Interview: Momo

Today we’re joined by Momo. Momo is a wonderful and incredibly creative craft artist. They specializes in flower crowns and adorable little fairies. They work in a variety of media and have a true passion. Momo is actually the 400th artist interviewed on Asexual Artists (YAY!) and is hoping to make some extra funds for textbooks. So please, check out their work at their Etsy store. My thanks to them for taking the time to participate in this interview.



Please, tell us about your art.

I’ve always been creative, and thankfully I was born with parents that encouraged individuality and my mad experiments with mixed medias. One of my favorite things to do is knit, because it just makes sense in my brain and I can do it without thinking about it too much. I also crochet, do several types of embroidery, and use various medias to create pictures. I taught myself how to make flower crowns out of fake flowers and yarn, because why not? I’ve written poetry and prose for a long time now, but favour poetry. I’ve also been taught basic wheat weaving, which is a traditional art that involves plaiting strands of wheat together.

What inspires you?

Mostly I create because I can, but the oddest things will cause a spark in me. Sometimes I’ll see or hear or smell something that sets me off on a creative tangent. I have a lot of anxiety, and crafting helps me soothe myself and get out the negative emotions so that they won’t build up and eventually hurt me even more. This causes a dichotomy in my work that I think is unique. On one side I’ll have sunshine and daisies, and on the other is a graphic representation of how it feels to be part of several minorities in a globalized world that worships Normality.


What got you interested in your field?  Have you always wanted to be an artist?

I’ve wanted to be an artist, most specifically a writer, since I was young. Sadly, my over-pragmatic brain has kept me from perusing it as a career. I have Ehlers-Danlos Syndrome type III and I need to get a career where I can save up plenty of money for the medical care I’ll eventually need. Special-order braces, various levels of pain medication, and carpal tunnel surgery are inevitable.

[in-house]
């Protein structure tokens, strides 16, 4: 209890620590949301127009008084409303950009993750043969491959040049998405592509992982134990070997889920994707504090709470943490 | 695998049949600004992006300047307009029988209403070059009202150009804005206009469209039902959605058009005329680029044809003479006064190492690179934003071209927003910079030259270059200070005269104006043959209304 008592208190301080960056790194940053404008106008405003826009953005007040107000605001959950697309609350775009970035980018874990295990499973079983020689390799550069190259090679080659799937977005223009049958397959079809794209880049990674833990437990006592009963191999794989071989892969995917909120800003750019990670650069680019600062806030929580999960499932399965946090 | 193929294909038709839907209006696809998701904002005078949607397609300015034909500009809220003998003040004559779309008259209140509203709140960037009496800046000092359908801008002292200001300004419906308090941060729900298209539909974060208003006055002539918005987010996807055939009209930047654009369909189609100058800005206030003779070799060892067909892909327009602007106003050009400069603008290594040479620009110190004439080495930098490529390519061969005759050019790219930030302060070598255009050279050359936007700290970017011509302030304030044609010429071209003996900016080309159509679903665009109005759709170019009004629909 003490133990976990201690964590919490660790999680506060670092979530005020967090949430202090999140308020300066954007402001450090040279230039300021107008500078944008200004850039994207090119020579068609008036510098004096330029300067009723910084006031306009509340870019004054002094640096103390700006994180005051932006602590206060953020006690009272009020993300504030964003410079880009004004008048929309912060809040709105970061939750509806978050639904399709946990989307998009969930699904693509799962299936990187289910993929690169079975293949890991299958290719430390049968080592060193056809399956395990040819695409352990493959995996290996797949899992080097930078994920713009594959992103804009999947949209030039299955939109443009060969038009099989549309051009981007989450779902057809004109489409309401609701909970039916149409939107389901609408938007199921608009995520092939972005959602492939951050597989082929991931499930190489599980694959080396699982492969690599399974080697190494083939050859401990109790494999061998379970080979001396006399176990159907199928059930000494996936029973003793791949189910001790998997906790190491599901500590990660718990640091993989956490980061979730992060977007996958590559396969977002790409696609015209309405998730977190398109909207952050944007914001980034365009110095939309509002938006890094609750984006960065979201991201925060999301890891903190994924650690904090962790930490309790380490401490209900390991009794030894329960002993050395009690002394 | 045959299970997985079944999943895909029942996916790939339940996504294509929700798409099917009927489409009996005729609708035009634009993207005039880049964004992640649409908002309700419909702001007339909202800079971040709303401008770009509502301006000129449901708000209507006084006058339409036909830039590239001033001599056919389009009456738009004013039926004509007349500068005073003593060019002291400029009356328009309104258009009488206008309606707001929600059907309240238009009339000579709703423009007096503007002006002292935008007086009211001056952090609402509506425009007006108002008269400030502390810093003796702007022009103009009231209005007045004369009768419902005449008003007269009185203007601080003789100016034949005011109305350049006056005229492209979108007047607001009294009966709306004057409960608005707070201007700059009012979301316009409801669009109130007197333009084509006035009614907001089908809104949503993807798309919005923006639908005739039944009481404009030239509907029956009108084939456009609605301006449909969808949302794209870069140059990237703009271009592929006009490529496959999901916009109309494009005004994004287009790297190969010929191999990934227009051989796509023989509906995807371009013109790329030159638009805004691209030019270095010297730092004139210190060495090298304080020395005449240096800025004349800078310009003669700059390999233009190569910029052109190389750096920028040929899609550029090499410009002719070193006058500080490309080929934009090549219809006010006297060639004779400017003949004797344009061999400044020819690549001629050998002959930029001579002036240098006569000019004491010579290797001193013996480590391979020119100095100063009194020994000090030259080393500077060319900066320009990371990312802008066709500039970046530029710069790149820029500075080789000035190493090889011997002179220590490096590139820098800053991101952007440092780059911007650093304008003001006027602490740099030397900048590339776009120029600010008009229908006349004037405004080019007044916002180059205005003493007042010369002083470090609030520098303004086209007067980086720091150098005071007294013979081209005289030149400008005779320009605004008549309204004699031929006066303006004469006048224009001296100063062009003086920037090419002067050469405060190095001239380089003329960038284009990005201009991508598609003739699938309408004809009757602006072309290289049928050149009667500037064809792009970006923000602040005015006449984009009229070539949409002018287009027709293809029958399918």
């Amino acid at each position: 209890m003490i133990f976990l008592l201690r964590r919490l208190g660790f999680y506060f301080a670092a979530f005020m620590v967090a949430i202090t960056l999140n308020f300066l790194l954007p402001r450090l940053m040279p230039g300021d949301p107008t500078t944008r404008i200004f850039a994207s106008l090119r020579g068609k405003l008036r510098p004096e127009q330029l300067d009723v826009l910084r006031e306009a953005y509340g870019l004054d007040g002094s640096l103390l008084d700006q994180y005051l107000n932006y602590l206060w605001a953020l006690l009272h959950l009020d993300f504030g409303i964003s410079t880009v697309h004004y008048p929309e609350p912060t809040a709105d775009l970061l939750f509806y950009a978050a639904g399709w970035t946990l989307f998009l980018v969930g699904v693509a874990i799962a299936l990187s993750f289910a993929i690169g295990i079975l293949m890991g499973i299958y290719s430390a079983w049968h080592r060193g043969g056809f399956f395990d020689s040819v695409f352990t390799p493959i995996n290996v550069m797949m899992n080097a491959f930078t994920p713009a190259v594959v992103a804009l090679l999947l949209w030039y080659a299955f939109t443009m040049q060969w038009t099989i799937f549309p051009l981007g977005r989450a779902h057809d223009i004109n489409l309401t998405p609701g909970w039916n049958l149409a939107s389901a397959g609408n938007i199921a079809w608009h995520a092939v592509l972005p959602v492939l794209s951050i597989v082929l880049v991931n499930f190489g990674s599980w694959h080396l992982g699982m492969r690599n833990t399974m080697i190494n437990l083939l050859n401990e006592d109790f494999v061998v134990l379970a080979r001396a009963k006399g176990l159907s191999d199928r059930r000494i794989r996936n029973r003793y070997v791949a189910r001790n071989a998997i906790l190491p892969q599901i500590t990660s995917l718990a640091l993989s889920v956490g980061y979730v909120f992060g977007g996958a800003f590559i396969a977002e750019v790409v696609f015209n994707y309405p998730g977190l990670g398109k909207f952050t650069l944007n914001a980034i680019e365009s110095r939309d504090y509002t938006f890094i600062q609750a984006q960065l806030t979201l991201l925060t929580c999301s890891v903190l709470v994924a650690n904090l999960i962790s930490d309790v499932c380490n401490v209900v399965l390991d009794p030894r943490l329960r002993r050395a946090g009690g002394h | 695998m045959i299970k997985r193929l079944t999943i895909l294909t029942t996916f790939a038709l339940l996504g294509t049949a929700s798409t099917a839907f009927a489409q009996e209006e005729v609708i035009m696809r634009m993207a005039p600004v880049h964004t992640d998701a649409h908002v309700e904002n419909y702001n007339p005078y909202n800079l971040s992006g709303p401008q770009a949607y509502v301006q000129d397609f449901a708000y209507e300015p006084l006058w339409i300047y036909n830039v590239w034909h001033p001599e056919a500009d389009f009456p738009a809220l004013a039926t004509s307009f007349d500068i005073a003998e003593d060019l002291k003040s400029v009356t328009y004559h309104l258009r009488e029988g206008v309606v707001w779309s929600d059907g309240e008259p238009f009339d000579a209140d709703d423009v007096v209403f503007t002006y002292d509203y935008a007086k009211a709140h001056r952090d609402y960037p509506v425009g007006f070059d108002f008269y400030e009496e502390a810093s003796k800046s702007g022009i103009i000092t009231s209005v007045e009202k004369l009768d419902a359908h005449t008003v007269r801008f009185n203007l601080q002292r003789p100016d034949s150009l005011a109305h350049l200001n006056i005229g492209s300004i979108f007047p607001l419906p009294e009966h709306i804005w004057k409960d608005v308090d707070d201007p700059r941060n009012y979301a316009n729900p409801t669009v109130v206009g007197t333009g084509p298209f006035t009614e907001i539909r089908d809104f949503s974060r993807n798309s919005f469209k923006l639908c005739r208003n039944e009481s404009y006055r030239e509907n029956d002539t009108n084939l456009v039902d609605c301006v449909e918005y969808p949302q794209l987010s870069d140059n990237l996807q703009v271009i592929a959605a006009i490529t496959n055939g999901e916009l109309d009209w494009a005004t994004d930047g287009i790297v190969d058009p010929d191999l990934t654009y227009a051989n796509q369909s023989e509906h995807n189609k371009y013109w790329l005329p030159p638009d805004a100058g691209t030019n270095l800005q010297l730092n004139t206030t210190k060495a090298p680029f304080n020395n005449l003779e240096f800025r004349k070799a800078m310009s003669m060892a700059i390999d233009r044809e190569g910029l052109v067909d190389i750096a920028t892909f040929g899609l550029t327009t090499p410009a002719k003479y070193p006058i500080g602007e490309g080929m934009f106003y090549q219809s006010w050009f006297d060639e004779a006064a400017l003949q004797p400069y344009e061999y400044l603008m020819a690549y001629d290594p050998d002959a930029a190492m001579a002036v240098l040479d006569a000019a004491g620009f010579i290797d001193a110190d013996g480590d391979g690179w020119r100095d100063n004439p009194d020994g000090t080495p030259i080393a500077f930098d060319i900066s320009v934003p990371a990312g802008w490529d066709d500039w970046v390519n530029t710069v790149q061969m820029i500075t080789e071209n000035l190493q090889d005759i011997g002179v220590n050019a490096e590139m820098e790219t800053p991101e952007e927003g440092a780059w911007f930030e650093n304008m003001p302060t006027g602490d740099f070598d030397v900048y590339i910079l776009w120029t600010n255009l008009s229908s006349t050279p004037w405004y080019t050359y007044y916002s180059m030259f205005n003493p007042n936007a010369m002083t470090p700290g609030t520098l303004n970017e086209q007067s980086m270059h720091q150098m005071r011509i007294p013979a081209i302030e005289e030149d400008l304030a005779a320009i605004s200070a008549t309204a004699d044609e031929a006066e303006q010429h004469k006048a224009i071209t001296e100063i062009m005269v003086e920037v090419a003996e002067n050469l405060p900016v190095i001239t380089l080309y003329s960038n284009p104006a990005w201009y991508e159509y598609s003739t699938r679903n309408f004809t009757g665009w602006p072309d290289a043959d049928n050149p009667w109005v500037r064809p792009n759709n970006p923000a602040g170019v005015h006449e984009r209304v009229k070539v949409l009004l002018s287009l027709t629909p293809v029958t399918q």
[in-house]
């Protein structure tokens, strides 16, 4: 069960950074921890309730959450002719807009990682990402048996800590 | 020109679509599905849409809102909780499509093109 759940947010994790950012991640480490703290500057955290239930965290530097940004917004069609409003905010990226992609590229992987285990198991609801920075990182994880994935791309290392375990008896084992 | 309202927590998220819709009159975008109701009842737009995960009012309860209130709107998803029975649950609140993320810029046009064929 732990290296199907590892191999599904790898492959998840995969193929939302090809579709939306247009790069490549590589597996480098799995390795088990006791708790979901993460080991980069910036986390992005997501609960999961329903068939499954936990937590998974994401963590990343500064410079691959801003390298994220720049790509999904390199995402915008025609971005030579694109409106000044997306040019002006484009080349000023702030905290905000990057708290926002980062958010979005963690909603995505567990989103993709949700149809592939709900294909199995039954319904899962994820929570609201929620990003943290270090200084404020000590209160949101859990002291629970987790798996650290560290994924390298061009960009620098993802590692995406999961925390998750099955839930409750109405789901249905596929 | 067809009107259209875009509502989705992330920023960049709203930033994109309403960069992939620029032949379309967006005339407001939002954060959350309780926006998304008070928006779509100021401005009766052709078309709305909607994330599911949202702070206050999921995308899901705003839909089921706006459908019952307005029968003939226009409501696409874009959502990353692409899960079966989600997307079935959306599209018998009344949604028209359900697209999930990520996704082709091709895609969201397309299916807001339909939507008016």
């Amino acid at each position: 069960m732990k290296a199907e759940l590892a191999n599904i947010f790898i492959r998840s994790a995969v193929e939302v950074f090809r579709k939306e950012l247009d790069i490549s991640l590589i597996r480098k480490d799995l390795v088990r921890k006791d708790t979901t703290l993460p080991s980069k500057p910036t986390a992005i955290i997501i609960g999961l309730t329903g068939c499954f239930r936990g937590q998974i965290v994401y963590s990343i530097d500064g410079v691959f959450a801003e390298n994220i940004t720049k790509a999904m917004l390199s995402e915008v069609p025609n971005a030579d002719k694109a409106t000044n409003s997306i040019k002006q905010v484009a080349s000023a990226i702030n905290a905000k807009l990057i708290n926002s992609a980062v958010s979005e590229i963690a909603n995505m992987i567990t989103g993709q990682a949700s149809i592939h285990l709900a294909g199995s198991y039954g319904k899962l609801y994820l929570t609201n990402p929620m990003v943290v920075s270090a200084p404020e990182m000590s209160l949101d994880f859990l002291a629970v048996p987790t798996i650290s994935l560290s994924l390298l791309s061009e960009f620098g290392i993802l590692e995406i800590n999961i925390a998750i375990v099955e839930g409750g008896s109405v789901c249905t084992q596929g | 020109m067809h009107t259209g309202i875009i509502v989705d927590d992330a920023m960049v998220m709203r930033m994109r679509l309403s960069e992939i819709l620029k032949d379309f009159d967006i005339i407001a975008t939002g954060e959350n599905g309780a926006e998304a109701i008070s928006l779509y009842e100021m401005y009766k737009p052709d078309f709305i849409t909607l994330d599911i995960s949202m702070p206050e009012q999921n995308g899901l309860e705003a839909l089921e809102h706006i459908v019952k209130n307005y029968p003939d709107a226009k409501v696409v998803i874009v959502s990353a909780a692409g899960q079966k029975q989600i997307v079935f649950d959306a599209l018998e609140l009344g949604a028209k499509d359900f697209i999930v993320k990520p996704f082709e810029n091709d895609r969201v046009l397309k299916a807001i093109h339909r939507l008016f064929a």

Do you have any kind of special or unique signature, symbol, or feature you include in your work that you’d be willing to reveal?

I sign my pictures with an MH, where the right side of the M goes down to form the left side of the H. It’s easier to explain than describe.

What advice would you give young aspiring artists?

Don’t ever try to blend in. You were made unique, and your worth is not lessened by the fact there’s so many other humans.



Where on the spectrum do you identify?

I’m a Demiromantic Asexual.

Have you encountered any kind of ace prejudice or ignorance in your field?  If so, how do you handle it?

I’m still mostly closeted, and it’s never come up in conversation for me before.

What’s the most common misconception about asexuality that you’ve encountered?

When I came out to my big brother, he thought I meant that I was genderless at first. To be fair, I started the conversation by asking how he’d known that he’s transgender. Other than that, people I’ve come out to are mostly confused about how I’m Asexual and make so many sexual innuendos. I know that one of my oldest friends still has a difficult time wrapping her head around the notion, even though she never says anything about it.

What advice would you give to any asexual individuals out there who might be struggling with their orientation?

Your orientation is something entirely unique to you, and only you really know how you experience it. This is both a blessing and a curse, as it can be difficult to find somebody with the same experiences. Believe in yourself, because even if you feel alone there are so many of us out there. We’re hidden under the eaves and marching in parades and living fulfilling lives.

You are not alone.

Finally, where can people find out more about your work?

I have an Etsy shop called RomoMomoMakes.


Thank you, Momo, for participating in this interview and this project. It’s very much appreciated.

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